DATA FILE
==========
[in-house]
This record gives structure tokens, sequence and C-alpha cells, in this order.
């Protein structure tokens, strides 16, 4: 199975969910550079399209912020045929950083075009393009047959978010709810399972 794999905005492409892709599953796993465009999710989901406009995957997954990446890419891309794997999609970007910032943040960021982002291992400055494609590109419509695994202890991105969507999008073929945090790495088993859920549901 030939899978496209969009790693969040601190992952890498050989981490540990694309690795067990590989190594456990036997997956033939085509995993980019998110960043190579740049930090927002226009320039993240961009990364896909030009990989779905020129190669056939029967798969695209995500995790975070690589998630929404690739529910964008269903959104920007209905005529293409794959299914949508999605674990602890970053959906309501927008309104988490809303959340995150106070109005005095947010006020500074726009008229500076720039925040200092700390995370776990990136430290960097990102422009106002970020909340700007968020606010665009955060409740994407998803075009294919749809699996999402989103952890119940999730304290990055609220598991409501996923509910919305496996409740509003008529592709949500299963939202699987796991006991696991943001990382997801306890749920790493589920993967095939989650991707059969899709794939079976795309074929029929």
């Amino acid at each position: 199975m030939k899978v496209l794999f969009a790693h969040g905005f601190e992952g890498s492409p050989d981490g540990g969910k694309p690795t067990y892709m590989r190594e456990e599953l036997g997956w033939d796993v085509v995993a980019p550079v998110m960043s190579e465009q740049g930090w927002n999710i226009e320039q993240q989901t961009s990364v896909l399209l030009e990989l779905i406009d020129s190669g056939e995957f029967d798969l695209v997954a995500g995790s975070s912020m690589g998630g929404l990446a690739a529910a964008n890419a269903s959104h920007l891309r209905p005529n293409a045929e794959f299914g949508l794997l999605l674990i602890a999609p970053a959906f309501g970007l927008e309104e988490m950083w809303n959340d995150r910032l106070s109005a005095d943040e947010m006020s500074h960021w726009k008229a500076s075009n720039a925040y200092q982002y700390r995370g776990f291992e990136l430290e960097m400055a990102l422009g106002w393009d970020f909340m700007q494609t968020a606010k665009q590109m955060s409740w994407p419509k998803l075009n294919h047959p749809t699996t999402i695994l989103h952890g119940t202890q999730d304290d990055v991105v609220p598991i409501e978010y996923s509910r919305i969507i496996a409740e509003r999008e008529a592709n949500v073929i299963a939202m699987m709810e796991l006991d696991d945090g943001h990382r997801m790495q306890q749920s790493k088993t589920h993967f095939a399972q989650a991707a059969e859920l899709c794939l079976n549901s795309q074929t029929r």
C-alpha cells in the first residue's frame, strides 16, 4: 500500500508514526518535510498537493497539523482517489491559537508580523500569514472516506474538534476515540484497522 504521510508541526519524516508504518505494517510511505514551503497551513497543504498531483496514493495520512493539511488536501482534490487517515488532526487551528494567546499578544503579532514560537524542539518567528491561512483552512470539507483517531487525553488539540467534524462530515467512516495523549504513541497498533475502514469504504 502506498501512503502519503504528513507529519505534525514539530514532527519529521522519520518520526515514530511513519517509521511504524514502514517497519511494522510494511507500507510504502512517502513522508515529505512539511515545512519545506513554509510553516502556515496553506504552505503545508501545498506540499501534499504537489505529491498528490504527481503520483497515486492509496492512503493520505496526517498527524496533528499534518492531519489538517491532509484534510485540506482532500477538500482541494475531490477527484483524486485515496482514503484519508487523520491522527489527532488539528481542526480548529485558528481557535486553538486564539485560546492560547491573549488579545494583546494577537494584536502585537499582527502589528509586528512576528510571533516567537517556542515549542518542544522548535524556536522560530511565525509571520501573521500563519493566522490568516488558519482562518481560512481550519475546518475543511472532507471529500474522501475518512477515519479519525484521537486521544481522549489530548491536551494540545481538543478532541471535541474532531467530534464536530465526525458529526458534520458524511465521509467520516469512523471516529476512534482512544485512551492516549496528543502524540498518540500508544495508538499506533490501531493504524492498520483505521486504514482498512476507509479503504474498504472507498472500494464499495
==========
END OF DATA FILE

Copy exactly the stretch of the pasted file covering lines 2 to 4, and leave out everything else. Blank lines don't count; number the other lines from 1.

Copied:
This record gives structure tokens, sequence and C-alpha cells, in this order.
């Protein structure tokens, strides 16, 4: 199975969910550079399209912020045929950083075009393009047959978010709810399972 794999905005492409892709599953796993465009999710989901406009995957997954990446890419891309794997999609970007910032943040960021982002291992400055494609590109419509695994202890991105969507999008073929945090790495088993859920549901 030939899978496209969009790693969040601190992952890498050989981490540990694309690795067990590989190594456990036997997956033939085509995993980019998110960043190579740049930090927002226009320039993240961009990364896909030009990989779905020129190669056939029967798969695209995500995790975070690589998630929404690739529910964008269903959104920007209905005529293409794959299914949508999605674990602890970053959906309501927008309104988490809303959340995150106070109005005095947010006020500074726009008229500076720039925040200092700390995370776990990136430290960097990102422009106002970020909340700007968020606010665009955060409740994407998803075009294919749809699996999402989103952890119940999730304290990055609220598991409501996923509910919305496996409740509003008529592709949500299963939202699987796991006991696991943001990382997801306890749920790493589920993967095939989650991707059969899709794939079976795309074929029929």
């Amino acid at each position: 199975m030939k899978v496209l794999f969009a790693h969040g905005f601190e992952g890498s492409p050989d981490g540990g969910k694309p690795t067990y892709m590989r190594e456990e599953l036997g997956w033939d796993v085509v995993a980019p550079v998110m960043s190579e465009q740049g930090w927002n999710i226009e320039q993240q989901t961009s990364v896909l399209l030009e990989l779905i406009d020129s190669g056939e995957f029967d798969l695209v997954a995500g995790s975070s912020m690589g998630g929404l990446a690739a529910a964008n890419a269903s959104h920007l891309r209905p005529n293409a045929e794959f299914g949508l794997l999605l674990i602890a999609p970053a959906f309501g970007l927008e309104e988490m950083w809303n959340d995150r910032l106070s109005a005095d943040e947010m006020s500074h960021w726009k008229a500076s075009n720039a925040y200092q982002y700390r995370g776990f291992e990136l430290e960097m400055a990102l422009g106002w393009d970020f909340m700007q494609t968020a606010k665009q590109m955060s409740w994407p419509k998803l075009n294919h047959p749809t699996t999402i695994l989103h952890g119940t202890q999730d304290d990055v991105v609220p598991i409501e978010y996923s509910r919305i969507i496996a409740e509003r999008e008529a592709n949500v073929i299963a939202m699987m709810e796991l006991d696991d945090g943001h990382r997801m790495q306890q749920s790493k088993t589920h993967f095939a399972q989650a991707a059969e859920l899709c794939l079976n549901s795309q074929t029929r």